Robotics using artificial intelligence have become increasingly prolific over the past decade. Usually, the programs power the execution of rudimentary tasks such as walking or holding items, and the robots often have sensors that make them aware of their surroundings. Additionally, the actual programming software that developers use for AI robots is a simulation of human intelligence. This allows the robot to process and analyze information and data, as well as “think,” communicate with and respond to humans. AI robots can also accumulate experience through special algorithms which allow them to learn rapidly. Here is some information about Vietnam’s artificial intelligence teaching robot.
Vietnam’s Artificial Intelligence Teaching Robot
EdTech startup Open Classroom recently developed Vietnam’s first artificial intelligence teaching robot, Tri Nhan. In addition to the typical features and functions of traditional artificial intelligence robots, Tri Nhan stands at 1.8 meters tall and has synthetic human organs such as lungs, a heart, a simulated DNA double-helix structure and “good” and “evil” circuits, making it seem even more human-like.
Tri Nhan means both “artificial intelligence” and “wise man,” and the world’s first robot, Sophia, meaning wisdom, inspired it.
Tri Nhan is also equipped with five “senses” — vision via cameras in its eyes, hearing via long-range microphones, smell via air quality sensors, touch via temperature and pressure sensors and taste via a meter attached to an anti-toxic device. These artificial “senses” have merged with a Google search engine, allowing the robot to conduct various tasks.
Additionally, Tri Nhan has also been equipped with an artificial “personality,” which is almost human-like, according to Pham Thanh Nam, the AI expert who developed the robot. Tri Nhan has a certain level of emotional intelligence and even tells jokes.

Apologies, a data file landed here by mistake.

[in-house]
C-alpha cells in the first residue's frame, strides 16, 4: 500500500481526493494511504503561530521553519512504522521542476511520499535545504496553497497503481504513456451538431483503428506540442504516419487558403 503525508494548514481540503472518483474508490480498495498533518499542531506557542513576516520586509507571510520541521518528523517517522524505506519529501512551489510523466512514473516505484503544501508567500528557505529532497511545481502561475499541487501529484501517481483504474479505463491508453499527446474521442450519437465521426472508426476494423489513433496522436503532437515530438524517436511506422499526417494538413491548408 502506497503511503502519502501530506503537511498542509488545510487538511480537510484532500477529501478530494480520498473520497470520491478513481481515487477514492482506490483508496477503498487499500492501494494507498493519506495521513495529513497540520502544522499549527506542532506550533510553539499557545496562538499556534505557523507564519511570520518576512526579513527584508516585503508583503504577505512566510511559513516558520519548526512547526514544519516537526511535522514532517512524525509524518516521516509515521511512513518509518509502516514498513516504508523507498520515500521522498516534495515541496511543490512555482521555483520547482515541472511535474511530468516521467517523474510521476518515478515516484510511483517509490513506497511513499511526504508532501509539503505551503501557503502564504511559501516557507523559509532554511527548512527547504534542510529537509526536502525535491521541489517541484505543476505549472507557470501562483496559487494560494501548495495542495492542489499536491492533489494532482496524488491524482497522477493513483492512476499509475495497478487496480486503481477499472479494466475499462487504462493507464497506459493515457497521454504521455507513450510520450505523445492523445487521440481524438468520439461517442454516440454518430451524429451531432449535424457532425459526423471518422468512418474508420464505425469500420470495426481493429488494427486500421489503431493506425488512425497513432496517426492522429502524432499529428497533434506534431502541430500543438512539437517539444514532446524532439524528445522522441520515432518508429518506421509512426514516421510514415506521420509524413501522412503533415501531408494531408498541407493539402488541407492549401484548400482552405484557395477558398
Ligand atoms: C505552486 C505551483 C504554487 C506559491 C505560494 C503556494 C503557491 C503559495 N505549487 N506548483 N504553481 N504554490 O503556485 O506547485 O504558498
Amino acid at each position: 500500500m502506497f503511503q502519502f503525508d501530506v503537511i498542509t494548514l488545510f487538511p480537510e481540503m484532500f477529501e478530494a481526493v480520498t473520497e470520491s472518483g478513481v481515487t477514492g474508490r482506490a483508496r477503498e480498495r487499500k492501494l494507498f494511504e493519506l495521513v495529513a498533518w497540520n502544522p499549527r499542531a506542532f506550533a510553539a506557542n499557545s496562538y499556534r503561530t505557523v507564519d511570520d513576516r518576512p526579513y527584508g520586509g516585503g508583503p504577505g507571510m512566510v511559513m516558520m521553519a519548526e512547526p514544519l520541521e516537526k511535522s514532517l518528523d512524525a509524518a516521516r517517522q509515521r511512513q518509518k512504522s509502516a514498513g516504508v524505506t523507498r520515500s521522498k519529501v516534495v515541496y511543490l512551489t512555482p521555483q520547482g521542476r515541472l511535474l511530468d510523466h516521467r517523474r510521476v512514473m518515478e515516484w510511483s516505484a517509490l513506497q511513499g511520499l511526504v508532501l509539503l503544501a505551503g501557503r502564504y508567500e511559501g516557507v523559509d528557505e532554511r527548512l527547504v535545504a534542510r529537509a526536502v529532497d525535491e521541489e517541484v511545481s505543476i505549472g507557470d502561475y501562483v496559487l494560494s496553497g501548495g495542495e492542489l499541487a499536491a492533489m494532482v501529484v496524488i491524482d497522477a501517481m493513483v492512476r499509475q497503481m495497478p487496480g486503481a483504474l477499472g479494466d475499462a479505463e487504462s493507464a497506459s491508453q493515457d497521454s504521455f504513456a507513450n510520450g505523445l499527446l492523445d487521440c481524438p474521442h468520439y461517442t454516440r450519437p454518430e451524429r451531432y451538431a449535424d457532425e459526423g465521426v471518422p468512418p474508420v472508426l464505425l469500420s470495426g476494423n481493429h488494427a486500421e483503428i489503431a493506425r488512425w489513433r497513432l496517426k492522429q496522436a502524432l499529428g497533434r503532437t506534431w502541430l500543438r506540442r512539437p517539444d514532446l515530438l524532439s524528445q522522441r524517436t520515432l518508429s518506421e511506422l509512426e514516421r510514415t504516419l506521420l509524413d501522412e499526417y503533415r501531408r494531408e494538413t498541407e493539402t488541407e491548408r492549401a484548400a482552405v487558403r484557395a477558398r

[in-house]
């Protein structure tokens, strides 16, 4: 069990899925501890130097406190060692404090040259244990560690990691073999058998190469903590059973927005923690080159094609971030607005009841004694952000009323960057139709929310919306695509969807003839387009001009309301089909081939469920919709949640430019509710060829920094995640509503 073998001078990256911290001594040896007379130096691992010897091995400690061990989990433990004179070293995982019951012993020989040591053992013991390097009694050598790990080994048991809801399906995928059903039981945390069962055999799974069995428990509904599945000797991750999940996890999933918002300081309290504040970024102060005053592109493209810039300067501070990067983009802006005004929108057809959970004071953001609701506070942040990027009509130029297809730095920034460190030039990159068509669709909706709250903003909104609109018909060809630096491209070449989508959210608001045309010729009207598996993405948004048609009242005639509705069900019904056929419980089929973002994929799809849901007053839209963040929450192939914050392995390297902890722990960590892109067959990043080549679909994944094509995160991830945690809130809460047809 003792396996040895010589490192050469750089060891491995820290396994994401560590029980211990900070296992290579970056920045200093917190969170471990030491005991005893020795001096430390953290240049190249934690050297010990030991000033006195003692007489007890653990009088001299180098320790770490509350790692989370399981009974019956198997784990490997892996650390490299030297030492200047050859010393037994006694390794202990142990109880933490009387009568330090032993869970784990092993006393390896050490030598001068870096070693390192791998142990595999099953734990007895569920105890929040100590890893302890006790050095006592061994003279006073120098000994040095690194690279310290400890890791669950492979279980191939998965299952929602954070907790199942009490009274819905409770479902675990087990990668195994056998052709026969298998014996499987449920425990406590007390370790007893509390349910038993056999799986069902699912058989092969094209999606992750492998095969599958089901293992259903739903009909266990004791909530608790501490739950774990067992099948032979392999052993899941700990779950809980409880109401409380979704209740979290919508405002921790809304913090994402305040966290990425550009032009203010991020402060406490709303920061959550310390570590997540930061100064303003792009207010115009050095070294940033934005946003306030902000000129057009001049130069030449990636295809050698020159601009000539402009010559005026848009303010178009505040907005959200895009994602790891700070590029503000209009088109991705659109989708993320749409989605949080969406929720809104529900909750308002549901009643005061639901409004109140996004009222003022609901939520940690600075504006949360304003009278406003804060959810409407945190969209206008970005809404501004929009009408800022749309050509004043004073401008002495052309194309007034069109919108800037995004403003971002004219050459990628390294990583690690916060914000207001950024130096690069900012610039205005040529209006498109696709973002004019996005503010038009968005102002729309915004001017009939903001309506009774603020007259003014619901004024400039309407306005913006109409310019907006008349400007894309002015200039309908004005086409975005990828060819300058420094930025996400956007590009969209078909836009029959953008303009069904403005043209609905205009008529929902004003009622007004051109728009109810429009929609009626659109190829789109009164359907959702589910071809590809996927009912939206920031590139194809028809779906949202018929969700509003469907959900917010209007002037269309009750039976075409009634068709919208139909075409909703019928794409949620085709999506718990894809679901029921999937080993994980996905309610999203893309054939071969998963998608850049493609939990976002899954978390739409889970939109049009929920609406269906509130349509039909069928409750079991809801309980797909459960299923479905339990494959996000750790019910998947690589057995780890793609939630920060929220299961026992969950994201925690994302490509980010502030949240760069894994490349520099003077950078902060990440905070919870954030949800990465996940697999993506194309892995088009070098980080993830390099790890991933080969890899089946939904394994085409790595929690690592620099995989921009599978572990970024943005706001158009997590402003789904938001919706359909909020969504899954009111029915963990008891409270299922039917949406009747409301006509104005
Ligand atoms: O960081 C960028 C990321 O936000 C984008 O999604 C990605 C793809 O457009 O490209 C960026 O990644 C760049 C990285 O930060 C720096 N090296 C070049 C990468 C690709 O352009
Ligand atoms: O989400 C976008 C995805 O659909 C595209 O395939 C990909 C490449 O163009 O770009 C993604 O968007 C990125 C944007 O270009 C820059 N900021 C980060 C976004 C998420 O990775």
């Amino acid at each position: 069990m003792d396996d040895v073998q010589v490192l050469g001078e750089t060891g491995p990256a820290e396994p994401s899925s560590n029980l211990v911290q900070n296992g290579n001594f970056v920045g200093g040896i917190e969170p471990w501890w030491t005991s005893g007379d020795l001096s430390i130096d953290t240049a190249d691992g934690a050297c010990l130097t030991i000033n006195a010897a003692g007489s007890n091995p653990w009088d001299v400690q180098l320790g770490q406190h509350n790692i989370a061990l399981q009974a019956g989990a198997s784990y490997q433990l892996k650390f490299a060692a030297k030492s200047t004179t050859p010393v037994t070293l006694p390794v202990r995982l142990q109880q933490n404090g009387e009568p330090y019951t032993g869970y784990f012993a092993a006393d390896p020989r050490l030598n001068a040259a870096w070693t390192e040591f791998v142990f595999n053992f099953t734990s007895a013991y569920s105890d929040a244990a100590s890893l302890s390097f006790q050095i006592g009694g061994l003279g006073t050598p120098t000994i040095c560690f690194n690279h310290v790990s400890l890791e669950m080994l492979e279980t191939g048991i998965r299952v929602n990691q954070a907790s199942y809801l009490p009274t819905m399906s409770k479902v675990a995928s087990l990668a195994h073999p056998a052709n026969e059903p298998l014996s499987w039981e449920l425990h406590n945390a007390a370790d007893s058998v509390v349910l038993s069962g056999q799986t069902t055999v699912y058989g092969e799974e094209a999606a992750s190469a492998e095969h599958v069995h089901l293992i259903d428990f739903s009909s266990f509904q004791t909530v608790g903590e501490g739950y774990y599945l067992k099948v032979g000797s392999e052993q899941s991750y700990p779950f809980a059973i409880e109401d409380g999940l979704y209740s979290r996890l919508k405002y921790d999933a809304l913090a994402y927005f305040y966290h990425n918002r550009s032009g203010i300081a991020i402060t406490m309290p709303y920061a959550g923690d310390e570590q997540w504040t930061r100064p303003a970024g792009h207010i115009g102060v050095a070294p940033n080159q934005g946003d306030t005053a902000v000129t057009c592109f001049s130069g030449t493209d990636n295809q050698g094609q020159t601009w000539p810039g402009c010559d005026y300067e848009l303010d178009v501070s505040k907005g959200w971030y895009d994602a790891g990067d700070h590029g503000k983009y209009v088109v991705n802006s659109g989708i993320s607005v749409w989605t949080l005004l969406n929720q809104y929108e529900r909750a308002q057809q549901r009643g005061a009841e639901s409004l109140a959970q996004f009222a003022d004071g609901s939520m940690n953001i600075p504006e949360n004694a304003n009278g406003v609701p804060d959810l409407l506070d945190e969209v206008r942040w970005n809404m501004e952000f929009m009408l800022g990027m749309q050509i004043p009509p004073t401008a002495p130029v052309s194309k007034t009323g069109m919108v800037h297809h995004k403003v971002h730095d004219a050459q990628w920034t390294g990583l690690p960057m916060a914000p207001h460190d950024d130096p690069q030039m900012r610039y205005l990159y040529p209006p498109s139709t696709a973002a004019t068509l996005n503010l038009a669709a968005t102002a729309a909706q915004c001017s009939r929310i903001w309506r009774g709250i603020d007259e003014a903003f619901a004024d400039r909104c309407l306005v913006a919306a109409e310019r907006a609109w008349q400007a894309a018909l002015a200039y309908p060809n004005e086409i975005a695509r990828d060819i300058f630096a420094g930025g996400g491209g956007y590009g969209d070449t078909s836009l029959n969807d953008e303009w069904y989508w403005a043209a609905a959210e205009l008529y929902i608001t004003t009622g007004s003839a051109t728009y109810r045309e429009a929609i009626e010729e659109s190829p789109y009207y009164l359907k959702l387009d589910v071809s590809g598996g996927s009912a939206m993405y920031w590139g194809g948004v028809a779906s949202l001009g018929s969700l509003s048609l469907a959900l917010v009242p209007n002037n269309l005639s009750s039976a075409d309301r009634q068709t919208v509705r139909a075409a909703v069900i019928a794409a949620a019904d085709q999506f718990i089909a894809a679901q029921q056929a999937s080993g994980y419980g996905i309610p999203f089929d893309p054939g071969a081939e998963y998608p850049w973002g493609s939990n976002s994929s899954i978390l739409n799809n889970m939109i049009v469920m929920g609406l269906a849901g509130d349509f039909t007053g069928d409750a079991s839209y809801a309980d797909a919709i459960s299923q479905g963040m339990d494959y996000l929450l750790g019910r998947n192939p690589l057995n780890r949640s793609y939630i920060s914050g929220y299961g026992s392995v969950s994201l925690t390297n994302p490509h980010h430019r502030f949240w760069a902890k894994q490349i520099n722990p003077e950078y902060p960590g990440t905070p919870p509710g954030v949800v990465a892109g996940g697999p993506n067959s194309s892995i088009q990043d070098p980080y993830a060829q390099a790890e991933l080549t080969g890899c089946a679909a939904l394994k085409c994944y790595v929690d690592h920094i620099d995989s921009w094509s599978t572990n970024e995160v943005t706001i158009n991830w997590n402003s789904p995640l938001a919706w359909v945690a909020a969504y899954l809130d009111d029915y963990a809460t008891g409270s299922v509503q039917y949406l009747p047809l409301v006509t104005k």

How Does This Improve Education?
Tri Nhan can recognize voices speaking both Vietnamese and English and process natural human conversation, as well as translate sentences from other languages. Currently, Tri Nhan’s main purpose is for teaching assistance. It can answer questions from teachers and students and cater to many different subject areas, as it recognizes a question and then searches for the information online using search engines. This artificial intelligence teaching robot can also solve mathematical equations and read poetry, making it a useful tool in any classroom. Using its high-level programming, Tri Nhan helps to actively teach children, as well as give them assessments and correct their mistakes. It can also help students learn from their mistakes and use the skills they have learned in lessons. Parents can also receive reports and track their children’s grades via an app linked to Tri Nhan.
This helps both students and teachers in Vietnam significantly, as teachers are often overworked due to the shortage of teaching staff in the country, and students lack a high level of personalized attention from the overworked teachers. The Vietnamese education authority stated in 2022 that Vietnam needed more than 94,700 teachers across all levels of education. Many areas that lack teachers are remote, but even high schools in Ho Chi Minh City are suffering from overcrowding and staff shortages.
Innovations such as artificial intelligence teaching robots have improved the quality of teaching for many students and teachers who have had the opportunity to use them, which is a welcome advantage in less developed countries such as Vietnam.
Education and Poverty
Lack of education is one of the main factors perpetuating poverty and impeding economic development in many countries. Inadequate education prevents people from acquiring the fundamental skills and knowledge to obtain meaningful employment and financial stability. Higher levels of education can break cycles of poverty and improve people’s standard of living.
Although there is still a certain amount of technological development required to produce a fully-functional teacher in Tri Nhan, it is highly feasible that an AI-teaching robot such as Tri Nhan could be educating children in the future, and it is clear that the Vietnamese EdTech sector has established a solid foundation in this sphere.
– Molly Wallace